Much has been written about the notorious Cash For Clunkers program. Supporters relished in the fact that it was very popular and spurred automobile sales. It should not be a surprise that a program that gives money away will be popular (at least to those getting the money) and should increase sales. Opponents claimed that the program was a waste of money and rewarded people who probably did not really need the money and eliminated thousands of serviceable cars from the secondary market.
Here were are several months after the program and some of the results are in. Nearly 700,000 claims were submitted under the program totaling nearly $3 billion. Two American cars were in the top ten and both were Ford models. Isn’t Ford the only American-based auto company that DID NOT take government money? The top ten cars purchased were:
- Toyota Corolla
- Honda Civic
- Toyota Camry
- Ford Focus FWD
- Hyundai Elantra
- Nissan Versa
- Toyota Prius
- Honda Accord
- Honda Fit
- Ford Escape FWD
So what “clunkers” were taken off of the road? It might not surprise you to learn that all of the clunkers were American made(Ford Explorer 4WD, Ford F150 Pickup 2WD, Jeep Grand Cherokee 4WD, Ford Explorer 2WD, Dodge Caravan/Grand Caravan 2WD, Jeep Cherokee 4WD, Chevrolet Blazer 4WD, Chevrolet C1500 Pickup 2WD, Ford F150 Pickup 4WD, Ford Windstar FWD Van). Sounds like this was a program that stimulated the economy…in Japan.
No word on how the used car market was affected when the 700,000 used cars were destroyed and not available for purchase by folks looking for lower priced used cars. It should be noted that these people are usually comprised of lower income folks who cannot afford new cars (even with incentives) and young, first-time car buyers. Any guess what happens to prices when you decrease supply and there still is a demand?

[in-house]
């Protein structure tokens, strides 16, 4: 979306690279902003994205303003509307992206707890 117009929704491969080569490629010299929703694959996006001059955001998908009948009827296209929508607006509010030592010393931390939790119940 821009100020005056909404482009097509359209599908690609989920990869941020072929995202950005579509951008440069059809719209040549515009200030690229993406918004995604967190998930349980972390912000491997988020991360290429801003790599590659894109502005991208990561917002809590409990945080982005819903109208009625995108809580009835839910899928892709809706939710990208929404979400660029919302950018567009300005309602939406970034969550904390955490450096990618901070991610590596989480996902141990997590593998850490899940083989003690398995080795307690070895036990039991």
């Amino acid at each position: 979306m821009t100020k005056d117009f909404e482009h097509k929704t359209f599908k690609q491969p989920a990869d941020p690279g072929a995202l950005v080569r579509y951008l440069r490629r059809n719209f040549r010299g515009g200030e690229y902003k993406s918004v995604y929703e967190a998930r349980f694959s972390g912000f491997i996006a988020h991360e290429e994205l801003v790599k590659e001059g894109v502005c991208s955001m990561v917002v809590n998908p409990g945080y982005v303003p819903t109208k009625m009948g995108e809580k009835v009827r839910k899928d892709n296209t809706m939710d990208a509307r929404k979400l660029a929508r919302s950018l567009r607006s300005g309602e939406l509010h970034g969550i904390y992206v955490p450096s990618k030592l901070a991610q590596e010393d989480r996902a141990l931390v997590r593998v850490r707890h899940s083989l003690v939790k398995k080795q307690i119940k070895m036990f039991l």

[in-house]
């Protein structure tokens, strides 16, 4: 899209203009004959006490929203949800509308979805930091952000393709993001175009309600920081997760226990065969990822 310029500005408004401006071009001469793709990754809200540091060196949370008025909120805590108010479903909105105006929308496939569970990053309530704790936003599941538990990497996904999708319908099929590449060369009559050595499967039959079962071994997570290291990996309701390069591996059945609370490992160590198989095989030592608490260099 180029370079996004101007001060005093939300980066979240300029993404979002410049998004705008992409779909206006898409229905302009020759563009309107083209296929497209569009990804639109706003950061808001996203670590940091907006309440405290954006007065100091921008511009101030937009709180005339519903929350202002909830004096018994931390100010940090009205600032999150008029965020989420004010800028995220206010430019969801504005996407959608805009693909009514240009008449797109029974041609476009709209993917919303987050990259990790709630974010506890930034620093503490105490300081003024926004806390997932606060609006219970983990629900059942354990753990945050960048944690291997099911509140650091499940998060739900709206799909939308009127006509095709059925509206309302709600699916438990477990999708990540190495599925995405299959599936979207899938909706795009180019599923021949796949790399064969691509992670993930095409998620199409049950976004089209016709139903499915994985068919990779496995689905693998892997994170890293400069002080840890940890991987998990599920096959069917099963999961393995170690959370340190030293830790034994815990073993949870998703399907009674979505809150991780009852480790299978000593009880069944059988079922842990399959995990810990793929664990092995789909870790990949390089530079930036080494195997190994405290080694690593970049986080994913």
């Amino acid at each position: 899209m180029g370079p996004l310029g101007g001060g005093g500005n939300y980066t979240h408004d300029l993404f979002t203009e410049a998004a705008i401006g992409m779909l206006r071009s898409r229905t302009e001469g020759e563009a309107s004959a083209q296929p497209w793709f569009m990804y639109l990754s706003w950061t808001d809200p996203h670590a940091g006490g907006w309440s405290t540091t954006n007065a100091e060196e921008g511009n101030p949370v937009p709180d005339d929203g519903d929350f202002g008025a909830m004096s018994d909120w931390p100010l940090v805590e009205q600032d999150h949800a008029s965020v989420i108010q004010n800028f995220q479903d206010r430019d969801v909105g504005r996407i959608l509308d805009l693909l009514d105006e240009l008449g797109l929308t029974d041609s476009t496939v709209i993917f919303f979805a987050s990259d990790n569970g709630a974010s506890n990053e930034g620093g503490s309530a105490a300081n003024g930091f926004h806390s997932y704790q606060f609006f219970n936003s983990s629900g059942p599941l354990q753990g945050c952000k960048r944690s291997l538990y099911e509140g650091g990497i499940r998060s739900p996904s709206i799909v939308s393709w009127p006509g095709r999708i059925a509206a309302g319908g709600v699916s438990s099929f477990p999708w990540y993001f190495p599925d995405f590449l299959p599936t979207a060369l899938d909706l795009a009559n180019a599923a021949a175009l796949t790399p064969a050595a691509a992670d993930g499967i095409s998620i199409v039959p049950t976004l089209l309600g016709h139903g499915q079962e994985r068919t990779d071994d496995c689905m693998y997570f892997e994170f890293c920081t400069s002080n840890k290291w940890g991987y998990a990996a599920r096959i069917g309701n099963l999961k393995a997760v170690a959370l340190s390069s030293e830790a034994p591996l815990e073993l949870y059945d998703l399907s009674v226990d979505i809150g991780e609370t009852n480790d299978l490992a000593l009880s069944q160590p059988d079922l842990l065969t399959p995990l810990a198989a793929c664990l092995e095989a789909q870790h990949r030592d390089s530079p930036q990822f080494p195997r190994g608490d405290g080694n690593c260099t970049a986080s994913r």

Recently the automotive company, Edmunds, evaluated the clunkers program and their findings were not very complementary. Edmunds calculated that each clunker actually cost taxpayers $24,000 which is much higher that the $4,500 figure often used in the media. The basis of this conclusion was that the clunkers program only increased automotive sales by 125,000 vehicles and that the other sales would have happened anyway. This is supported by the lull in automotive sales since the program ended. David Tompkins, PhD, Senior Analyst for Edmunds.com was quoted, “Our research indicates that without the Cash for Clunkers program, many customers would not have traded in an old vehicle when making a new purchase. That may give some credence to the environmental claims, but unfortunately the economic claims have been rendered quite weak.”
In a related story, the country celebrated in an announcement of a 3.5 percent growth in Growth Domestic Product (“GDP”) for the third quarter. Stocks prices rose and the White House patted themselves on their backs. This story is tied to the clunker program because nearly half of the jump was directly due to the clunker program and the future outlook may not be as rosey as reported by the Wall Street Journal.